Alternately, as shown in FIG. 3, the interconnect 37 can be assembled with an alignment fixture 38 to form a compliant contact system 42 having mechanical alignment capabilities. As with the interconnect 37 used separately, the compliant contact system 42 having the alignment fixture 38 is adapted for use with a test apparatus as disclosed in the above cited patents. As shown in FIG. 4, the alignment fixture 38 is adapted to align the bond pads 25 on the semiconductor die 27 to the metal bumps 20 on the interconnect 37. With the bond pads 25 on the die 27 and the bumps 20 on the interconnect 37 biased into contact by a force applying mechanism of the test apparatus, a temporary electrical path can be provided from external test circuitry to the test apparatus for testing the die 27.
Referring back again to FIG. 2, the compliant contact system 42 of FIG. 3 is preferably assembled at the wafer level and then singulated. Specifically, prior to the singulation process the substrate wafer 36 can be bonded to an alignment wafer 40 using an adhesive layer 60 (FIG. 3). The substrate wafer 36 and alignment wafer 40 can then be singulated along saw cut lines 39 to form the compliant contact system 42 shown in FIG. 3. To facilitate assembly of the substrate wafer 36 and alignment wafer 40, alignment pins 41 can be formed on the substrate wafer 36 for mating engagement with alignment openings 43 formed on the alignment wafer 40.
Referring to FIGS. 5A-5D, wafer level steps used in the fabrication of the alignment fixture 38 are shown. As shown in FIG. 5A, the alignment wafer 40 includes a substrate 44 preferably formed of silicon or a similar material as previously described. Initially a hard mask 46 is formed on the substrate 44. The hard mask 46 can be formed of a material, such as silicon nitride (Si3 N4), that is initially deposited to a thickness of about 500 Å to 3000 Å using a suitable deposition process such as CVD. This material is then photopatterned and etched. The hard mask 46 includes openings 48 for etching the substrate 44. An etch stop layer 50, preferably of a same material as the hard mask 46, is also formed on the opposite surface substrate 44.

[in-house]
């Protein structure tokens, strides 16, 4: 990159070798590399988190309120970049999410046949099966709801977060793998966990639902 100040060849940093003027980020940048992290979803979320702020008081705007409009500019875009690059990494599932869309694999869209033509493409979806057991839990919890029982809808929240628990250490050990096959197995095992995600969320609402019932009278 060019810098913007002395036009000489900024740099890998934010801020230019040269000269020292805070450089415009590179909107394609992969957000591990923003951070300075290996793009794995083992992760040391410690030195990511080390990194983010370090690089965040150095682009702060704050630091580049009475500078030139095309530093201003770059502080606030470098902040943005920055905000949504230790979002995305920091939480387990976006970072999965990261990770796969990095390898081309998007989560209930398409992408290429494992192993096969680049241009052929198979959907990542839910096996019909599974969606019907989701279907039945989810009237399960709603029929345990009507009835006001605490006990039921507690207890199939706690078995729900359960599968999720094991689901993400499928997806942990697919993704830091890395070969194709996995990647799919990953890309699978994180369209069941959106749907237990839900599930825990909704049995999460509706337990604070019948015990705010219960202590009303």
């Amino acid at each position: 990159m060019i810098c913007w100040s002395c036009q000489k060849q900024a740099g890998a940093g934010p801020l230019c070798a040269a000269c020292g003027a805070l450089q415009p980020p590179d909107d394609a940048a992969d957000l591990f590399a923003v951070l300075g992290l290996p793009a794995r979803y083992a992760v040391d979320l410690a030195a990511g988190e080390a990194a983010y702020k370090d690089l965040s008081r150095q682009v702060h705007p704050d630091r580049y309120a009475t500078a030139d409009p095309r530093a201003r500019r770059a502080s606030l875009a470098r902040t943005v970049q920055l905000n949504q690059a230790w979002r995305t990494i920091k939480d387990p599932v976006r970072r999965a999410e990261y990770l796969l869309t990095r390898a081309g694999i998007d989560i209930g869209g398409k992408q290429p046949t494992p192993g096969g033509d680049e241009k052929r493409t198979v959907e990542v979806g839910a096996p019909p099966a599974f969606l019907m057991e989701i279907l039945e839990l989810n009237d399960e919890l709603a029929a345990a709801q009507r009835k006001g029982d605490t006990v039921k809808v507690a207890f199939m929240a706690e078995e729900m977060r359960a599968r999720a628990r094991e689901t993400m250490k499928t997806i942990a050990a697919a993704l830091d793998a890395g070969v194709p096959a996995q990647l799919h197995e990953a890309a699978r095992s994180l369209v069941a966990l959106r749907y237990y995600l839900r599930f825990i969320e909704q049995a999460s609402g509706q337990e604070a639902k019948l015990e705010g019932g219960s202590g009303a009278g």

Next, as shown in FIG. 5B, the substrate 44 is etched to form a pattern of openings including alignment openings 52 and access openings 54. Typical etching techniques with the alignment wafer 40 formed of silicon comprise wet anisotropic etching with a mixture of KOH:H2 O. This type of etching is also known in the art as bulk micro-machining. With an anisotropic etch the sidewalls 56 of the openings 52, 54 will be sloped at an angle of about 54° with the horizontal. The openings 52, 54 are etched through the full thickness of the substrate 44 using the etch stop layer 50 as an end point.
Next, as shown in FIG. 5C, the hard mask 46 and the etch stop layer 50 are removed. For a hard mask 46 and etch stop layer 50 formed of silicon nitride, an etchant such as H3 PO4 that is selective to the substrate 44 can be used.
Next, as shown in FIG. 5D, an insulating layer 58 is formed on all exposed surfaces of the substrate 44. The insulating layer 58 can be an oxide such as SiO2 formed by an oxidation process as previously described. The insulating layer 58 electrically insulates the completed alignment fixture 38 (FIG. 3) from other components in the assembled compliant contact system 42.
As shown in FIG. 6, each alignment opening 52 includes an access opening 54 on either side. The saw cut lines 39 bisect the access openings 54 so that each saw cut ultimately forms two access openings 54. Each singulated fixture 38 (FIG. 3) includes an alignment opening 52 and a pair of access openings 54. As shown in FIG. 3, in the assembled compliant contact system 42, the access openings 54 allow access for an electrical connection to the metal traces 16. This allows bond wires 62 (FIG. 4) or mechanical electrical connectors 62A (FIG. 4) to be attached to the metal traces 16 for establishing a conductive path from external test circuitry to the bond pads 25 on the die 27.
Thus the invention provides a compliant contact system including an interconnect having compliant contacts and an associated alignment fixture. Advantageously, the compliant contact system can be formed with integrated circuit precision using semiconductor fabrication techniques such as masking, etching and deposition.
Although preferred materials have been described, it is to be understood that other materials may also be utilized. Furthermore, although the method of the invention has been described with reference to certain preferred embodiments, as will be apparent to those skilled in the art, certain changes and modifications can be made without departing from the scope of the invention as defined by the following claims.
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|U.S. Classification||438/15, 438/52, 438/117, 438/611|
|International Classification||G01R1/067, G01R1/073, G01R31/28, G01R3/00|
|Cooperative Classification||H01L2924/0002, G01R1/06755, G01R1/06738, G01R3/00, G01R1/07342|
|Feb 8, 1996||AS||Assignment|
Owner name: MICRON TECHNOLOGY, INC., IDAHO
Free format text: ASSIGNMENT OF ASSIGNORS INTEREST;ASSIGNORS:FARNWGRHN, WARREN M.;AKRAM, SALMAN;REEL/FRAME:008245/0048
Effective date: 19960201
|Sep 27, 2001||FPAY||Fee payment|
Year of fee payment: 4
|Nov 4, 2005||FPAY||Fee payment|
Year of fee payment: 8
|Oct 28, 2009||FPAY||Fee payment|
Year of fee payment: 12